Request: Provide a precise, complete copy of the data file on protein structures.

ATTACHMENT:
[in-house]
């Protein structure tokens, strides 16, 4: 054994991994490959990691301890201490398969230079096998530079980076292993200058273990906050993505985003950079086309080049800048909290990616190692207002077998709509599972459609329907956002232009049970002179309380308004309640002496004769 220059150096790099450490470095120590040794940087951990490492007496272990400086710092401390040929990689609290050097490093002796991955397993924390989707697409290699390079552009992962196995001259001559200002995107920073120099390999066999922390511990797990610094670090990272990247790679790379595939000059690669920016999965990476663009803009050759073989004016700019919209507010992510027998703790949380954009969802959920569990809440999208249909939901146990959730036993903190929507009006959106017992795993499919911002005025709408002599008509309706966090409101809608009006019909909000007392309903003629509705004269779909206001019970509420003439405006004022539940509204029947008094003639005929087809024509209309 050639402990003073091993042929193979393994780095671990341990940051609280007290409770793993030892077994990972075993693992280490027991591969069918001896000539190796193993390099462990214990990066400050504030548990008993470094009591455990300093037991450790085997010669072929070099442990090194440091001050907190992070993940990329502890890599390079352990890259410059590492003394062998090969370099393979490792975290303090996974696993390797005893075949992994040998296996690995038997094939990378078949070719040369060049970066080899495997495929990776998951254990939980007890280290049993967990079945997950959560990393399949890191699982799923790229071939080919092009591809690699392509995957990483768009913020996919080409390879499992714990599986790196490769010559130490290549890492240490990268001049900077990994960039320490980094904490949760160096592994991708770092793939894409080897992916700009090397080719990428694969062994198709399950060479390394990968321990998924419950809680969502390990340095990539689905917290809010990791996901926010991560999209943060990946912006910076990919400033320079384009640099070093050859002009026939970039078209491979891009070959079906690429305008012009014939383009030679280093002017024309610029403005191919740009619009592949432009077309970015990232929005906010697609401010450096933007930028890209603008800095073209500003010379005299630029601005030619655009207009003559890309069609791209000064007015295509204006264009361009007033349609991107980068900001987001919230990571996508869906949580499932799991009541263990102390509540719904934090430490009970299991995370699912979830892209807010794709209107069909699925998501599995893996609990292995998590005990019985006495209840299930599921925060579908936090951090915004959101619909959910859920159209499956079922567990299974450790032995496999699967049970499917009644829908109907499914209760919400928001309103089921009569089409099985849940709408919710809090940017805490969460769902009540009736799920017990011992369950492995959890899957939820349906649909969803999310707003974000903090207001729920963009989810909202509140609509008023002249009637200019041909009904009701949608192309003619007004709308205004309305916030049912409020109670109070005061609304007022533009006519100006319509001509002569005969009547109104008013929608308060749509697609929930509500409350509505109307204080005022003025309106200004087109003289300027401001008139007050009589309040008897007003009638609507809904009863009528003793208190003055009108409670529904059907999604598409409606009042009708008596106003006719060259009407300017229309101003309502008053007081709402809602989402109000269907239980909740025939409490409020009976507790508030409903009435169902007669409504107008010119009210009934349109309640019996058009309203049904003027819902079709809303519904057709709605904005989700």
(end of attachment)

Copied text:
[in-house]
């Protein structure tokens, strides 16, 4: 054994991994490959990691301890201490398969230079096998530079980076292993200058273990906050993505985003950079086309080049800048909290990616190692207002077998709509599972459609329907956002232009049970002179309380308004309640002496004769 220059150096790099450490470095120590040794940087951990490492007496272990400086710092401390040929990689609290050097490093002796991955397993924390989707697409290699390079552009992962196995001259001559200002995107920073120099390999066999922390511990797990610094670090990272990247790679790379595939000059690669920016999965990476663009803009050759073989004016700019919209507010992510027998703790949380954009969802959920569990809440999208249909939901146990959730036993903190929507009006959106017992795993499919911002005025709408002599008509309706966090409101809608009006019909909000007392309903003629509705004269779909206001019970509420003439405006004022539940509204029947008094003639005929087809024509209309 050639402990003073091993042929193979393994780095671990341990940051609280007290409770793993030892077994990972075993693992280490027991591969069918001896000539190796193993390099462990214990990066400050504030548990008993470094009591455990300093037991450790085997010669072929070099442990090194440091001050907190992070993940990329502890890599390079352990890259410059590492003394062998090969370099393979490792975290303090996974696993390797005893075949992994040998296996690995038997094939990378078949070719040369060049970066080899495997495929990776998951254990939980007890280290049993967990079945997950959560990393399949890191699982799923790229071939080919092009591809690699392509995957990483768009913020996919080409390879499992714990599986790196490769010559130490290549890492240490990268001049900077990994960039320490980094904490949760160096592994991708770092793939894409080897992916700009090397080719990428694969062994198709399950060479390394990968321990998924419950809680969502390990340095990539689905917290809010990791996901926010991560999209943060990946912006910076990919400033320079384009640099070093050859002009026939970039078209491979891009070959079906690429305008012009014939383009030679280093002017024309610029403005191919740009619009592949432009077309970015990232929005906010697609401010450096933007930028890209603008800095073209500003010379005299630029601005030619655009207009003559890309069609791209000064007015295509204006264009361009007033349609991107980068900001987001919230990571996508869906949580499932799991009541263990102390509540719904934090430490009970299991995370699912979830892209807010794709209107069909699925998501599995893996609990292995998590005990019985006495209840299930599921925060579908936090951090915004959101619909959910859920159209499956079922567990299974450790032995496999699967049970499917009644829908109907499914209760919400928001309103089921009569089409099985849940709408919710809090940017805490969460769902009540009736799920017990011992369950492995959890899957939820349906649909969803999310707003974000903090207001729920963009989810909202509140609509008023002249009637200019041909009904009701949608192309003619007004709308205004309305916030049912409020109670109070005061609304007022533009006519100006319509001509002569005969009547109104008013929608308060749509697609929930509500409350509505109307204080005022003025309106200004087109003289300027401001008139007050009589309040008897007003009638609507809904009863009528003793208190003055009108409670529904059907999604598409409606009042009708008596106003006719060259009407300017229309101003309502008053007081709402809602989402109000269907239980909740025939409490409020009976507790508030409903009435169902007669409504107008010119009210009934349109309640019996058009309203049904003027819902079709809303519904057709709605904005989700």